Echeveria ‘Black Prince’ – Tips For Growing Black Prince Echeveria Plants


By: Becca Badgett, Co-author of How to Grow an EMERGENCY Garden

Echeveria ‘Black Prince’ is a favorite succulent plant, especially of those who like the dark purple look of the leaves, which are so deep they appear black. Those looking to add something a little different to the landscape or container gardens will certainly enjoy this easy-care plant.

About Echeveria ‘Black Prince’

Leaves will first be green and darken as they mature. The center of the plant is usually green. A low grower, the Black Prince plant has a rosette that can reach 3 inches (8 cm.) across. It is attractive in mixed containers or planted together with a few of the same type.

Black Prince succulent produces offsets, what we often call babies, that can fill your container and sometimes even spill over the sides. Offsets of the growing Black Prince echeveria grow from the bottom, growing upward against the mother plant. You may remove these babies to grow in other containers if you’d like.

Plant the Black Prince plant on a mound of soil or in a container filled to the top for the best view of emerging offsets. The mature, happily growing plant blooms dark red flowers in late autumn to winter.

Growing Black Prince Echeveria

Black Prince echeveria care includes potting in proper soil, finding the right location, and limiting water. Never let water remain in the rosette of this plant. It can cause rot or fungal disease. Actually, with this echeveria and other succulents, it is best to water at the soil level, keeping the leaves fairly dry.

Water sparingly, but provide more water in spring and summer. Let soil dry out between waterings. Cut back to less water in winter, sometimes once a month is appropriate. Black Prince echeveria care includes growing the specimen in a fast-draining succulent mixture, amended with coarse sand, pumice, or other additions normally used in a succulent soil mix.

Locate your plant in a sunny spot. Full morning sun is best, but some afternoon sun fills the plant’s needs. Limit afternoon sun in summer, as it may harm leaves and roots in the hottest locations. This is easier when the plant is in a container. If growing in the ground, plant in an area that gets afternoon shade.

As the plant grows, bottom leaves will occasionally shrivel. This is normal and they should be removed. Keep all containers free of leaves and debris that encourage pests. Keep an eye on Black Prince for signs of mealybugs, the waxy white patches that may appear on leaf axils or other parts of the plant. If you see ants around your plants, take precautions. These are sometimes a sign of other pests, like aphids, and have the potential for creating honeydew.

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Heir to the succulent throne: Echeveria ‘Black Prince’

October 20, 2017 at 5:00 pm

Echeveria ‘Black Prince’ a noble choice for the garden, patio, or a bright nook indoors

The small, dark, and handsome echeveria known as ‘Black Prince’ has to make any list of Halloween-appropriate succulents. It’s unusual for an echeveria in that its rosettes often appear to be nearly black. Combine that with its glowing green center and striking red flowers, and this dark hens-and-chicks succulent just might startle an unsuspecting trick-or-treater. (Of course, it helps to have some well-placed, oversized spiders and bloodshot monster eyes nearby.)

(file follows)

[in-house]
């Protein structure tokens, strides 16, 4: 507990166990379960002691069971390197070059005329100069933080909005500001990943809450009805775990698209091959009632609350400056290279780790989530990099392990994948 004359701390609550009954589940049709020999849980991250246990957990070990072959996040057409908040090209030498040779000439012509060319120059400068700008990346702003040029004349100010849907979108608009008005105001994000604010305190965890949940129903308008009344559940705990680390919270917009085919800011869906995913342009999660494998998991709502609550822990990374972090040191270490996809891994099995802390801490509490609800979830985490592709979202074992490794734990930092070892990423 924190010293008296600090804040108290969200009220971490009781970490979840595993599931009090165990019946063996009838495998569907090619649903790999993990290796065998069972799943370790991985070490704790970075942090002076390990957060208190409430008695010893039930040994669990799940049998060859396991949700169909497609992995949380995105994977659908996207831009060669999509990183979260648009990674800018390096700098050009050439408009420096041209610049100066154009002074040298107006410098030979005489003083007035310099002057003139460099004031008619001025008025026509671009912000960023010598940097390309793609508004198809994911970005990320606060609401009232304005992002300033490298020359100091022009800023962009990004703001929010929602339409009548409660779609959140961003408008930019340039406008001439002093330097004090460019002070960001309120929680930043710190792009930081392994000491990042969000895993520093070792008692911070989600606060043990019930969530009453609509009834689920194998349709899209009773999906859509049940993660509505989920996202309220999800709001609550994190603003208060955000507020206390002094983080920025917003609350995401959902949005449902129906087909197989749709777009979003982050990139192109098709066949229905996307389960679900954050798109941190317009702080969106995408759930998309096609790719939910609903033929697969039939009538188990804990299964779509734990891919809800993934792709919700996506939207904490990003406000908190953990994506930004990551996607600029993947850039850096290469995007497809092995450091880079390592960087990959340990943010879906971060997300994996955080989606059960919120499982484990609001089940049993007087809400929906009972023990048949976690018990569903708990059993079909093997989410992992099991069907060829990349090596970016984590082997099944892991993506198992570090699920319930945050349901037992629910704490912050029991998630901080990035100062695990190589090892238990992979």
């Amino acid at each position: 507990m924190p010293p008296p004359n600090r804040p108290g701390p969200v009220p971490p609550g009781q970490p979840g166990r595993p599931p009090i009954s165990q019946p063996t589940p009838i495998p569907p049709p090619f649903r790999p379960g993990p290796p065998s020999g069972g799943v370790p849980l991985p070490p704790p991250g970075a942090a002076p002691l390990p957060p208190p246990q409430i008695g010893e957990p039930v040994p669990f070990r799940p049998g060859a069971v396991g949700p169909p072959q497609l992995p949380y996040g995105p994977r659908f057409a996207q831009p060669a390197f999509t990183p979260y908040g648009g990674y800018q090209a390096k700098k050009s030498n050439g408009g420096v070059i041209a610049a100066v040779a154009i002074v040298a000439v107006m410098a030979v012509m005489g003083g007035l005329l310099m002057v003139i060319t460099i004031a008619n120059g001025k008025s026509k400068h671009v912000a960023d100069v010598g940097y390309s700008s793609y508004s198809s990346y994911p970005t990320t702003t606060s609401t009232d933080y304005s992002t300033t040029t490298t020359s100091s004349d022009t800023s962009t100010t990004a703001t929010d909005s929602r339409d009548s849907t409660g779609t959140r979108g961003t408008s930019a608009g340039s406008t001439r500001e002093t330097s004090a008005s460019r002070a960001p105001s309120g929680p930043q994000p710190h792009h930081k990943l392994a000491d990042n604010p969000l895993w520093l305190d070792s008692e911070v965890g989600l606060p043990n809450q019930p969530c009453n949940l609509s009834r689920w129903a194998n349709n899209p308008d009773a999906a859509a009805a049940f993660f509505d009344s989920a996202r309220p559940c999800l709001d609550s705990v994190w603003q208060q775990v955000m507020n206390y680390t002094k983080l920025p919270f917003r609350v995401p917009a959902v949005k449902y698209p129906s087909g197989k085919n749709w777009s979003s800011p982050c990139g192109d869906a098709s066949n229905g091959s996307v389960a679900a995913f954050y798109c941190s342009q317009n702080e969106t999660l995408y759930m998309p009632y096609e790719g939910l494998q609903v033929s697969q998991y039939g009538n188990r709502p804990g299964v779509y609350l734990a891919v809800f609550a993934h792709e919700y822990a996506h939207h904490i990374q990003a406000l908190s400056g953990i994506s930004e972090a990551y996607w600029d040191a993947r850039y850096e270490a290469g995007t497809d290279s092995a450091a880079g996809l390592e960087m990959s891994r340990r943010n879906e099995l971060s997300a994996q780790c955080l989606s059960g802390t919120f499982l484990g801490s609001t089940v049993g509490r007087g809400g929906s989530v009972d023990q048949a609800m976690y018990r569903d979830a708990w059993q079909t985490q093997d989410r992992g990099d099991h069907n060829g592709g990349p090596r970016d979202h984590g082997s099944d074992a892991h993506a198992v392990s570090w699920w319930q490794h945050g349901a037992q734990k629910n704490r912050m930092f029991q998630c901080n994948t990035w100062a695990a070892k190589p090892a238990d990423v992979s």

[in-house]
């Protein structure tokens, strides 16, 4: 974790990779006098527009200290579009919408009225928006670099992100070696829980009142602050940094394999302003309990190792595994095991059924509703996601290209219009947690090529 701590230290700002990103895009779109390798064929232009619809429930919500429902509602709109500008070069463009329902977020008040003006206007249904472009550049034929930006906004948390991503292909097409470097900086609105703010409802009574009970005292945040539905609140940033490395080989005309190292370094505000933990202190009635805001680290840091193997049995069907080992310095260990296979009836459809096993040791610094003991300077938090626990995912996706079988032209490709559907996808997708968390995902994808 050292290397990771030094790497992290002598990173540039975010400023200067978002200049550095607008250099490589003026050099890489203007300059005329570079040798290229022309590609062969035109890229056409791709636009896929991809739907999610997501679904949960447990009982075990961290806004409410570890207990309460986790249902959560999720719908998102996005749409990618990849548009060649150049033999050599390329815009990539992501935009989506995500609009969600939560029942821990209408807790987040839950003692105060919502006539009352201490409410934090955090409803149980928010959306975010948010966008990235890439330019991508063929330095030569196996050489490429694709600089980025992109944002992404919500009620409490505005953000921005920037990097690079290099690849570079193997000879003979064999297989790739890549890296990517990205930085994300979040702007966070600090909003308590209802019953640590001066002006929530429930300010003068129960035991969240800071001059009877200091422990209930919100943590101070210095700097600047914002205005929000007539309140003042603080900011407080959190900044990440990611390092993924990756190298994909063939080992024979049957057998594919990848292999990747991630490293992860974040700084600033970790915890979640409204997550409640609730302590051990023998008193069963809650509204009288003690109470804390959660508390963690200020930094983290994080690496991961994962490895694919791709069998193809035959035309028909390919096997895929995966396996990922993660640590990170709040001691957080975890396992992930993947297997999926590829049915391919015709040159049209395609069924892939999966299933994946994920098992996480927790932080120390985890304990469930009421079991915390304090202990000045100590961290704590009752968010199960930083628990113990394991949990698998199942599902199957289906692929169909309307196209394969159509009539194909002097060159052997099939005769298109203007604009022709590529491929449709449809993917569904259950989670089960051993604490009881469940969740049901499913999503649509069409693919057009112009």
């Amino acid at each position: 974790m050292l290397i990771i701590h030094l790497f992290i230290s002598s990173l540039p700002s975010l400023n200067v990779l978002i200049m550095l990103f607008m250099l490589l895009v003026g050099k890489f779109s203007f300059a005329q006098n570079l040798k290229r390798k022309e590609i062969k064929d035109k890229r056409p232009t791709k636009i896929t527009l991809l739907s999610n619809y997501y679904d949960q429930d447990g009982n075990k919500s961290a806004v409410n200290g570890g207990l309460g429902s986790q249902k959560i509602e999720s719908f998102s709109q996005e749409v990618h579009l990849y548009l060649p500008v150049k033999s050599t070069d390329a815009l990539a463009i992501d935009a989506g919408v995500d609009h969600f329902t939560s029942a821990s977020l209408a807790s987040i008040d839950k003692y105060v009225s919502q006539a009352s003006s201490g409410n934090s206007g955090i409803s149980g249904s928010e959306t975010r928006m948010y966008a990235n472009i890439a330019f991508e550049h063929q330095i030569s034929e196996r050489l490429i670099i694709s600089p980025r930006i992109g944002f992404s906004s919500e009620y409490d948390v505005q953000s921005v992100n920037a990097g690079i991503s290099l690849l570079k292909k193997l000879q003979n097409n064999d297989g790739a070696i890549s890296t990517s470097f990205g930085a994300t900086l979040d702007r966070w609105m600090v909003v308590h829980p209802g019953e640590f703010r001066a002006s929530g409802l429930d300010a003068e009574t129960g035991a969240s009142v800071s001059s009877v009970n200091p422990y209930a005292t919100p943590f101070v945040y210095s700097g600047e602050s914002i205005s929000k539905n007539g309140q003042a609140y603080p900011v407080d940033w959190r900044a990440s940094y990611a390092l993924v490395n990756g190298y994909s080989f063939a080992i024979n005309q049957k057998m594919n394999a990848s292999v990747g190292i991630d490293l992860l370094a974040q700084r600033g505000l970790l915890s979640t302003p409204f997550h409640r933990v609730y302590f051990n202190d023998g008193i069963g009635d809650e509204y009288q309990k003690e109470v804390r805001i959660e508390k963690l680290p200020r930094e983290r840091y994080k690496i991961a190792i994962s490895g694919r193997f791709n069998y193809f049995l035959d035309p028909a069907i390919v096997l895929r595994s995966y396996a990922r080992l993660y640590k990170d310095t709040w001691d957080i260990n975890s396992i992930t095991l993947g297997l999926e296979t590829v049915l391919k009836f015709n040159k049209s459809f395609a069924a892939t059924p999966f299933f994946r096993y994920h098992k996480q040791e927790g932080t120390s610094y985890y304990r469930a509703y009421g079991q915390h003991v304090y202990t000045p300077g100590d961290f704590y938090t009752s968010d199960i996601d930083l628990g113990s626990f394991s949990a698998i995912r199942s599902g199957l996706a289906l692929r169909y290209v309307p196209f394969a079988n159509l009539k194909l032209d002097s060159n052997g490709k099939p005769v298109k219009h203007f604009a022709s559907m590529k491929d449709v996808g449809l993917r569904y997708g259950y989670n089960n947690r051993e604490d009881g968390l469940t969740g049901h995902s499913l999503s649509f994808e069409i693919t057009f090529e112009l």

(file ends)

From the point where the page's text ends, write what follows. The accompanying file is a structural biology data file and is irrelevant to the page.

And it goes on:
With a royalty-inspired name like ‘Black Prince’, it’s no shock that, upon closer inspection, the fleshy leaves betray a deep shade of purple. Hues vary, though. Your specimen may seem more like ‘Thoroughly Brown Prince’. Seasonal and environmental factors play a role. More sun exposure should promote darker foliage, although the plant appreciates bright shade in the toastiest climates.

‘Black Prince’ traces its parentage to Echeveria shaviana and Echeveria affinis. In this Altman Plants video, our succulent guru Tom Jesch says that a sunny windowsill serves as an excellent perch for the clumping hybrid. It also excels in rock gardens and dish gardens, the rosettes typically staying to four, five inches tall and wide, though some report double that size. Keep it nice and cozy(ish) during winter chills.

As there are always a certain number of undesirables dwelling in any given kingdom, so too can ‘Black Prince’ attract living things that we gardeners would rather it carry on without, namely mealybugs. After mathing for a bit, we determined that there are about a million different recipes for eradicating such pests. We favor a gentle approach, spraying infected areas with a 50/50 solution of isopropyl alcohol and water. Should your ‘Prince’ become a haven for those tiny rascals, check for signs of overwatering (such as leaf rot) and make sure it’s receiving good air circulation and enough light.

Like dirt on a black car, water spots on the leaves can be hard to miss or disregard. Just spray or gently wipe with mineral-free water. It’s royal treatment, sure, but this one deserves to be spoiled a little. Enduring some drama will be worth it when you see the dramatic effect Echeveria ‘Black Prince’ adds to just about any planter arrangement. Because, you know, black goes with everything. It’s going to earn that crown on contrast powers alone.

Echeveria ‘Black Prince’ is available at our retail shop and wholesale shop.


Watch the video: Pretty Succulents-Echeveria Black Prince


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